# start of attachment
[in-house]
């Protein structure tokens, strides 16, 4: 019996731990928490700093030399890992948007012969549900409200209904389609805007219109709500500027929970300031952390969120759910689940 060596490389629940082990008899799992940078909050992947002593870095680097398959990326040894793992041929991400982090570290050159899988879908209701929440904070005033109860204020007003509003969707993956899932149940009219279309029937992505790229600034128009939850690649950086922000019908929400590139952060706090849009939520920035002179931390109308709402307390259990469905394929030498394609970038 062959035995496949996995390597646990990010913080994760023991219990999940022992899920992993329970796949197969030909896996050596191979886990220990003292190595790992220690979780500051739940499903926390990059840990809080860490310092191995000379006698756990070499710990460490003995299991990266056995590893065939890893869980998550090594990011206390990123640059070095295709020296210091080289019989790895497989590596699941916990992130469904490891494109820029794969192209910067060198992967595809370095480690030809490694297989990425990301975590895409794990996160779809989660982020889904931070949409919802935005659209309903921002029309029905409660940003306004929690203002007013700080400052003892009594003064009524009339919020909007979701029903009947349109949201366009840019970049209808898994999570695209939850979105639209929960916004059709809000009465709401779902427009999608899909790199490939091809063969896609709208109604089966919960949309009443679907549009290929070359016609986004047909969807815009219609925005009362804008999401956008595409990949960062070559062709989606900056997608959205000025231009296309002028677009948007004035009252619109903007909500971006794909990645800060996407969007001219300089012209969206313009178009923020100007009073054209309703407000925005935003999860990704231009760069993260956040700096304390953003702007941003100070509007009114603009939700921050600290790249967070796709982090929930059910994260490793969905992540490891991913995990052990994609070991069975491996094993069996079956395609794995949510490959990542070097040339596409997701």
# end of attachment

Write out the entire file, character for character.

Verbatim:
[in-house]
């Protein structure tokens, strides 16, 4: 019996731990928490700093030399890992948007012969549900409200209904389609805007219109709500500027929970300031952390969120759910689940 060596490389629940082990008899799992940078909050992947002593870095680097398959990326040894793992041929991400982090570290050159899988879908209701929440904070005033109860204020007003509003969707993956899932149940009219279309029937992505790229600034128009939850690649950086922000019908929400590139952060706090849009939520920035002179931390109308709402307390259990469905394929030498394609970038 062959035995496949996995390597646990990010913080994760023991219990999940022992899920992993329970796949197969030909896996050596191979886990220990003292190595790992220690979780500051739940499903926390990059840990809080860490310092191995000379006698756990070499710990460490003995299991990266056995590893065939890893869980998550090594990011206390990123640059070095295709020296210091080289019989790895497989590596699941916990992130469904490891494109820029794969192209910067060198992967595809370095480690030809490694297989990425990301975590895409794990996160779809989660982020889904931070949409919802935005659209309903921002029309029905409660940003306004929690203002007013700080400052003892009594003064009524009339919020909007979701029903009947349109949201366009840019970049209808898994999570695209939850979105639209929960916004059709809000009465709401779902427009999608899909790199490939091809063969896609709208109604089966919960949309009443679907549009290929070359016609986004047909969807815009219609925005009362804008999401956008595409990949960062070559062709989606900056997608959205000025231009296309002028677009948007004035009252619109903007909500971006794909990645800060996407969007001219300089012209969206313009178009923020100007009073054209309703407000925005935003999860990704231009760069993260956040700096304390953003702007941003100070509007009114603009939700921050600290790249967070796709982090929930059910994260490793969905992540490891991913995990052990994609070991069975491996094993069996079956395609794995949510490959990542070097040339596409997701």